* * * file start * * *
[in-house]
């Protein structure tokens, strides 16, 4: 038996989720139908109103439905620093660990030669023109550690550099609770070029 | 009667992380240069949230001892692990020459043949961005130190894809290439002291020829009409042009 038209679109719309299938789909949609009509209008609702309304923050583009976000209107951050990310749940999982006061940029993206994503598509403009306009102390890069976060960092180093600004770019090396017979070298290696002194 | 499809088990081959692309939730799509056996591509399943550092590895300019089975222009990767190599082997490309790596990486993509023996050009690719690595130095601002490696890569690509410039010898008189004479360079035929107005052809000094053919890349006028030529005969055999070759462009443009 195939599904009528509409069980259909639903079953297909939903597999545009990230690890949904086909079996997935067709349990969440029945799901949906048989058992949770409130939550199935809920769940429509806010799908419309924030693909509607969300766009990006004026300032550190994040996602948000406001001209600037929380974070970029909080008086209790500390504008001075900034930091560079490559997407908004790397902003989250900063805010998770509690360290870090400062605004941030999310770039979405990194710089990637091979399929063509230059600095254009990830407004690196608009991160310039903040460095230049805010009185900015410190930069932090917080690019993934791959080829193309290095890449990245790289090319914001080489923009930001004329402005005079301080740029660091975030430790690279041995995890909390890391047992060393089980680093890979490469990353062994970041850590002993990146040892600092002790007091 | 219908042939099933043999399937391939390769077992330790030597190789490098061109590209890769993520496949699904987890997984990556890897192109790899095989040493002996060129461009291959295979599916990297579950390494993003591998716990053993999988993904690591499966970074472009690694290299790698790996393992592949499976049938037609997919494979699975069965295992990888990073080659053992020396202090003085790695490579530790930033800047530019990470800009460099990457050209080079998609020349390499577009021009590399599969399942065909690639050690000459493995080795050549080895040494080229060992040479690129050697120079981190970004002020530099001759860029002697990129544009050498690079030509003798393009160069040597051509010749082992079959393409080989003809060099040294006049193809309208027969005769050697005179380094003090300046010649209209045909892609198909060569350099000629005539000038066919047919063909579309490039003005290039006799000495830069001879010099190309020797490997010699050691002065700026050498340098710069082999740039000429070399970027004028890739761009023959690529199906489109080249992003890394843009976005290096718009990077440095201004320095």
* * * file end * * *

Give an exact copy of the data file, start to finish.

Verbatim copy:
[in-house]
């Protein structure tokens, strides 16, 4: 038996989720139908109103439905620093660990030669023109550690550099609770070029 | 009667992380240069949230001892692990020459043949961005130190894809290439002291020829009409042009 038209679109719309299938789909949609009509209008609702309304923050583009976000209107951050990310749940999982006061940029993206994503598509403009306009102390890069976060960092180093600004770019090396017979070298290696002194 | 499809088990081959692309939730799509056996591509399943550092590895300019089975222009990767190599082997490309790596990486993509023996050009690719690595130095601002490696890569690509410039010898008189004479360079035929107005052809000094053919890349006028030529005969055999070759462009443009 195939599904009528509409069980259909639903079953297909939903597999545009990230690890949904086909079996997935067709349990969440029945799901949906048989058992949770409130939550199935809920769940429509806010799908419309924030693909509607969300766009990006004026300032550190994040996602948000406001001209600037929380974070970029909080008086209790500390504008001075900034930091560079490559997407908004790397902003989250900063805010998770509690360290870090400062605004941030999310770039979405990194710089990637091979399929063509230059600095254009990830407004690196608009991160310039903040460095230049805010009185900015410190930069932090917080690019993934791959080829193309290095890449990245790289090319914001080489923009930001004329402005005079301080740029660091975030430790690279041995995890909390890391047992060393089980680093890979490469990353062994970041850590002993990146040892600092002790007091 | 219908042939099933043999399937391939390769077992330790030597190789490098061109590209890769993520496949699904987890997984990556890897192109790899095989040493002996060129461009291959295979599916990297579950390494993003591998716990053993999988993904690591499966970074472009690694290299790698790996393992592949499976049938037609997919494979699975069965295992990888990073080659053992020396202090003085790695490579530790930033800047530019990470800009460099990457050209080079998609020349390499577009021009590399599969399942065909690639050690000459493995080795050549080895040494080229060992040479690129050697120079981190970004002020530099001759860029002697990129544009050498690079030509003798393009160069040597051509010749082992079959393409080989003809060099040294006049193809309208027969005769050697005179380094003090300046010649209209045909892609198909060569350099000629005539000038066919047919063909579309490039003005290039006799000495830069001879010099190309020797490997010699050691002065700026050498340098710069082999740039000429070399970027004028890739761009023959690529199906489109080249992003890394843009976005290096718009990077440095201004320095």